The plaintiffs allege that the Underwriter Defendants agreed to allocate stock in our initial public offering to certain investors in exchange for excessive and undisclosed commissions and agreements by those investors to make additional purchases of stock in the aftermarket at pre-determined prices. The plaintiffs allege that the prospectus for our initial public offering was false and misleading in violation of the securities laws because we did not disclose these arrangements. The action seeks damages in an unspecified amount.

The action is being coordinated with approximately 300 other nearly identical actions filed against other companies. On October 9, 2002, the district court dismissed the Individual Defendants from the case without prejudice based upon stipulations of dismissal filed by the plaintiffs and the Individual Defendants. On December 5, 2006, the Second Circuit vacated a decision by the district court granting class certification in six of the coordinated cases, which are intended to serve as test, or “focus” cases. The plaintiffs selected these six cases, which do not include us. On April 6, 2007, the Second Circuit denied a petition for rehearing filed by the plaintiffs, but noted that the plaintiffs could ask the district court to certify more narrow classes than those that were rejected.

On August 14, 2007, the plaintiffs filed amended complaints in the six focus cases. On September 27, 2007, the plaintiffs moved to certify a class in the six focus cases. On November 14, 2007, the issuers and the underwriters named as defendants in the six focus cases filed motions to dismiss the amended complaints. On March 26, 2008, the district court dismissed the Securities Act claims of those members of the putative classes in the focus cases who sold their securities for a price in excess of the initial offering price and those who purchased outside the previously certified class period. With respect to all other claims, the motions to dismiss were denied. On October 10, 2008, at the request of the plaintiffs, the plaintiffs’ motion for class certification was withdrawn, without prejudice.

On April 3, 2009, the plaintiffs submitted to the district court a motion for preliminary approval of a settlement of the approximately 300 coordinated cases, which includes the Company, the Underwriter Defendants in the Company’s class action lawsuit, and the plaintiff class in the Company’s class action lawsuit. The insurers for the issuer defendants in the coordinated cases will make the settlement payment on behalf of the issuers, including the Company. On June 11, 2009, the district court issued an order preliminarily approving the proposed stipulation and agreement of settlement among the parties and certifying settlement classes. The settlement is subject to termination by the parties under certain circumstances, and final approval by the district court. The hearing on final approval is currently scheduled for September 10, 2009. There is no assurance that the court will grant final approval. Due to the inherent uncertainties of litigation, the Company cannot accurately predict the ultimate outcome of this matter. If the Company is found liable, the Company is unable to estimate or predict the potential damages that might be awarded, whether such damages would be greater than the Company’s insurance coverage, and whether such damages would have a material impact on results of operations or financial condition in any future period.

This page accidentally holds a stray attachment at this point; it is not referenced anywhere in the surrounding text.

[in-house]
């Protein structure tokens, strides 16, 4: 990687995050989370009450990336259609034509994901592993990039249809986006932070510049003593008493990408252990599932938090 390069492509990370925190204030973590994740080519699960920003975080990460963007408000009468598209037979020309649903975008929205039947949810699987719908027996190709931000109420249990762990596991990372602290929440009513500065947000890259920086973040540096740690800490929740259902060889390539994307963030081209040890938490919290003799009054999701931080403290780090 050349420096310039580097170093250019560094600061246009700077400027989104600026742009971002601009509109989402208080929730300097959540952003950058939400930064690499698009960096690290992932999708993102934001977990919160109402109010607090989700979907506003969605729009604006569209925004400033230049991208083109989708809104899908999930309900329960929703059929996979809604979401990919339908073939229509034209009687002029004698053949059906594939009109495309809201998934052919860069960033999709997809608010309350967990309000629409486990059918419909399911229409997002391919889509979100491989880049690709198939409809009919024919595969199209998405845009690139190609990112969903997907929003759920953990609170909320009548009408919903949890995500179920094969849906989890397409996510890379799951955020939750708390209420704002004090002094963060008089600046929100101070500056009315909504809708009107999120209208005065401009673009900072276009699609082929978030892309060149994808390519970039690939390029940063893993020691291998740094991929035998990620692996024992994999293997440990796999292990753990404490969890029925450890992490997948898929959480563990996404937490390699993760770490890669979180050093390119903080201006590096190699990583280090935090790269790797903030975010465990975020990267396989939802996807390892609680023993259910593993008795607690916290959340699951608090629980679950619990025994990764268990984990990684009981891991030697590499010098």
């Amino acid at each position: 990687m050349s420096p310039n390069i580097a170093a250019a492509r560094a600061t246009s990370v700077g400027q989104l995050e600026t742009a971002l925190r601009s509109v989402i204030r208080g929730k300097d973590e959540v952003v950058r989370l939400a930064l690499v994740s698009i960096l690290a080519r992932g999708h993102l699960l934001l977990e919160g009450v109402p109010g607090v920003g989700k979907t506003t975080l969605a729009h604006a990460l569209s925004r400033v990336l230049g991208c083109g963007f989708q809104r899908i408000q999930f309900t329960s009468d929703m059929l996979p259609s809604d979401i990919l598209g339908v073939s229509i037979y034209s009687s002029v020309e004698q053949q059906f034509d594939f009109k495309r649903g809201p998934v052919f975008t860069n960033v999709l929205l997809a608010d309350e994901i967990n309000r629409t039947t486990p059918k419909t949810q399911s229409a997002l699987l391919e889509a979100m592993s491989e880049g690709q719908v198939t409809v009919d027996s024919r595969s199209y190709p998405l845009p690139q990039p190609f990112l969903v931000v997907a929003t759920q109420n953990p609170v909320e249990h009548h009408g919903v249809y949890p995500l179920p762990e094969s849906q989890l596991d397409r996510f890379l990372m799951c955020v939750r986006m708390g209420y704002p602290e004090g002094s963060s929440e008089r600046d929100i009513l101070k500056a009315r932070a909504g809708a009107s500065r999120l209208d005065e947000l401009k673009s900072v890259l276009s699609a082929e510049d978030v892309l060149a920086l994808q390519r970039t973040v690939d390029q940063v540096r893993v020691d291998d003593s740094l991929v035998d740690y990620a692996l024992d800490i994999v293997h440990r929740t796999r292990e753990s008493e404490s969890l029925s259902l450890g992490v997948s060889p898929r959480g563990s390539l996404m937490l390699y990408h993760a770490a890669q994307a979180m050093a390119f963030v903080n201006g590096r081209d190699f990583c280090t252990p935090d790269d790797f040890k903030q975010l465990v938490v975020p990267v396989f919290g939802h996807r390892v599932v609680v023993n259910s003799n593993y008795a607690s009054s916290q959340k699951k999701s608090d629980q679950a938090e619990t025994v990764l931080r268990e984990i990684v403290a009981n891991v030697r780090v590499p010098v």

7. Segment Information

The Company follows the requirements of SFAS No. 131, Disclosures About Segments of an Enterprise and Related Information. The Company has one operating segment—software and services delivered to smart device makers.

The following table summarizes information about the Company’s revenue and long-lived asset information by geographic areas (in thousands):

 

     Three Months Ended
June 30,
   Six Months Ended
June 30,
     2009    2008    2009    2008

Total revenue:

           

North America

   $15,707    $ 14,315    $ 31,747    $29,701

Asia

   333      1,001      796    2,435

Other foreign

   74      110      248    348
                             

Total revenue (1)

   $16,114    $ 15,426    $ 32,791    $32,484
                             

 

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     June 30,
2009
   December 31,
2008

Long-lived assets:

     

North America

   $ 2,542    $ 2,808

Asia

     164      148
             

Total long-lived assets

   $ 2,706    $ 2,956
             

 

(1) Revenue is attributed to countries based on location of customer invoiced.

Significant Customer

The Ford Motor Company (“Ford”) accounted for $5.2 million, or 32%, of total revenue for the three months ended June 30, 2009, and $10.4 million, or 32%, of total revenue for the six months ended June 30, 2009. No other customer accounted for 10% or more of total revenue for the three or six months ended June 30, 2009. No customer accounted for 10% or more of total revenue for the three or six months ended June 30, 2008.

Ford had an accounts receivable balance of approximately $7.7 million, or 53% of total accounts receivable, as of June 30, 2009. Approximately $4.1 million of this balance was past due as of June 30, 2009 and the remaining balance was current. As of July 31, 2009, the Company had collected $3.7 million of the June 30, 2009 balance from this customer.